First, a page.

After a failed Erol Morris campaign that never launched (apparently the ads just weren't cutting it) Apple has finally released TV ads for something other than iPods. Behold the Mac ads:Get a Mac
(I posted some YouTube links earlier; now they're on Apple's website)
Both feature a nerdy aging guy in a cheap suit who says he's a PC, and a hip young guy who says he's a Mac. In the first ad, the PC reads a quote from Walt Mossberg's article in The Wall Street Journal
calling the new iMac "the best desktop PC at any price." In the second ad, the PC complains about having a virus, while the Mac points out that he's doing peachy. Both ads are brief and done with a great sense of comic timing, I think. No word on who directed them yet - they certainly seem Morris-ish.
(Edit: there are six ads; I had only seen two when I wrote this.)
The ad about viruses might seem like a taunt; it's often been said that Macs are no safer, they're just less popular. Personally, I disagree, but we won't know until Macs really grab more of the market share (they are now in the perfect position to do so). I think that the confidence Apple displays in the ad is actually a positive thing: they wouldn't so boldly make security an issue if they weren't sure about just how safe OS X is. It's an intriguing thought that either their internal tests show that Macs are safe enough to brag about unconditionally, or they're preparing something that will boost security - who knows. Those who say the iPod became famous solely through marketing should think twice before dismissing this ad campaign; Apple's most likely smarter than you.
Two more Mac bits: after a long and uncertain battle, Steve Jobs has managed to convince media companies to stick with Apple's one-price idea for iTunes. Songs will continue to be sold at 99c each (record companies wanted to sell popular music at higher prices and discount poor sellers.)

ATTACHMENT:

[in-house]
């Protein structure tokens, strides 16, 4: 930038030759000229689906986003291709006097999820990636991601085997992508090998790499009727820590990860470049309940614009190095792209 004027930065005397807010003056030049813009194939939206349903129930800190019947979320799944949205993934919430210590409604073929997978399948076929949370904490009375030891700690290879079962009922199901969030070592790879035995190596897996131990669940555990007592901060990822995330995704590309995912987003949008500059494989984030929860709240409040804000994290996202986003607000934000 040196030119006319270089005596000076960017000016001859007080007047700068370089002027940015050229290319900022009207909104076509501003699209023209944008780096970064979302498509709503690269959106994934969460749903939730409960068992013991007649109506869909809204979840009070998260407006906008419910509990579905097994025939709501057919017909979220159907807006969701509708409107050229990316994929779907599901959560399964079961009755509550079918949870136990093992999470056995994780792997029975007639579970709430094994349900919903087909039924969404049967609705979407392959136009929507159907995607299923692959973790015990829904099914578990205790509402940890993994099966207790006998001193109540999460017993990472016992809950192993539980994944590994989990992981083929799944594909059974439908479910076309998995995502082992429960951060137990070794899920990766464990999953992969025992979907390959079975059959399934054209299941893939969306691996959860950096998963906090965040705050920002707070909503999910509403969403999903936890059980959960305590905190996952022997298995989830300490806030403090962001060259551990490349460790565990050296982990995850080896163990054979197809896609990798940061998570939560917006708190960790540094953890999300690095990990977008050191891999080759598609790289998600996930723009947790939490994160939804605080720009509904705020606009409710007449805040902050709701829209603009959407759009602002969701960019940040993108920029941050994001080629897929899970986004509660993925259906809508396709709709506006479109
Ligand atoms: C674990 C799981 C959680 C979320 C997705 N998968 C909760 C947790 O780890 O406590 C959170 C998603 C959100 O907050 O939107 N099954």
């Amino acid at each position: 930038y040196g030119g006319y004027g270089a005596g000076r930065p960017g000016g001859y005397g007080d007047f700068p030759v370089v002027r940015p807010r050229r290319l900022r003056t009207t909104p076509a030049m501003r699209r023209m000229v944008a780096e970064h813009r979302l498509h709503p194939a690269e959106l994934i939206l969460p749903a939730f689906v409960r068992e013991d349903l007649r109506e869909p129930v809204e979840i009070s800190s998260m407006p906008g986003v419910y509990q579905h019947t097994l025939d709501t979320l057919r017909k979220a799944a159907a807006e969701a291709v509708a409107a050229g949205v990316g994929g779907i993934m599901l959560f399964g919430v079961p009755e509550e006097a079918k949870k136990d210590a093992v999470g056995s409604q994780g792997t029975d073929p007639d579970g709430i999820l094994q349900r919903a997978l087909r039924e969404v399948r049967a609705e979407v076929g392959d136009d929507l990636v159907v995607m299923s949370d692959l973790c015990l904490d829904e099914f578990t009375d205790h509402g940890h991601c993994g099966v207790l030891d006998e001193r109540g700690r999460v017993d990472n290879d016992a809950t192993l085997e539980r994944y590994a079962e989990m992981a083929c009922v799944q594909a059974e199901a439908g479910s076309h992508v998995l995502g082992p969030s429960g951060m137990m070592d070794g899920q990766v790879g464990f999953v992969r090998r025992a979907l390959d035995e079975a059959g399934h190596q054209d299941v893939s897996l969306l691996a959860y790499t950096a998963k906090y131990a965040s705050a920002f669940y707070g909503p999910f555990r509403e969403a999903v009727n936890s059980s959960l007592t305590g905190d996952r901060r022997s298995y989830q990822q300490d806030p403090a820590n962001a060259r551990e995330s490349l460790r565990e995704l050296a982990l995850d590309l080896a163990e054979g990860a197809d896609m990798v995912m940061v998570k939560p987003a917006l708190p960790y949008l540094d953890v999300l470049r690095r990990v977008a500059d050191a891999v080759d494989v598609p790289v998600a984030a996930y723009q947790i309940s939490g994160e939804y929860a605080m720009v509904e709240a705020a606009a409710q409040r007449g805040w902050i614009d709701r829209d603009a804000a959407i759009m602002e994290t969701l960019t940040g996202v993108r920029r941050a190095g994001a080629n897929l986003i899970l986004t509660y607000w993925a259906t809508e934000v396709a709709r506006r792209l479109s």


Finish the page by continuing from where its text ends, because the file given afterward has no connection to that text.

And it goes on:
A wild but allegedly well-confirmed rumor claims that Leopard (OS X 10.5, scheduled to come out by the end of this year or Q1 2007) may include BitTorrent-like software that would make participating Mac users into servers of data for Apple's growing digital media sales. What this means is that, like with BitTorrent, users would be uploading chunks of data they had downloaded from Apple to other users wanting to download the same. This would reduce Apple's server upkeep costs and, according to the system's developers, save the company hundreds of millions of dollars annually. What would be in it for the user? A reward system is described which would give users iTunes credits for data they served to others. (Keep in mind that the iTunes store will most likely start selling movies and other content.) It's also possible that this system would serve other data-sharing purposes. According to the rumor, the development team has full confidence in the system's profitability, security, and convenience to the user, but you can imagine the Legal department having doubts about it.
An interesting idea, sure to generate a lot of negative buzz (I say that because the above ads will do the same). But, if your idea of marketing is reading a bullet list of system specs and your idea of innovation is chronic featuritis, I can't help you.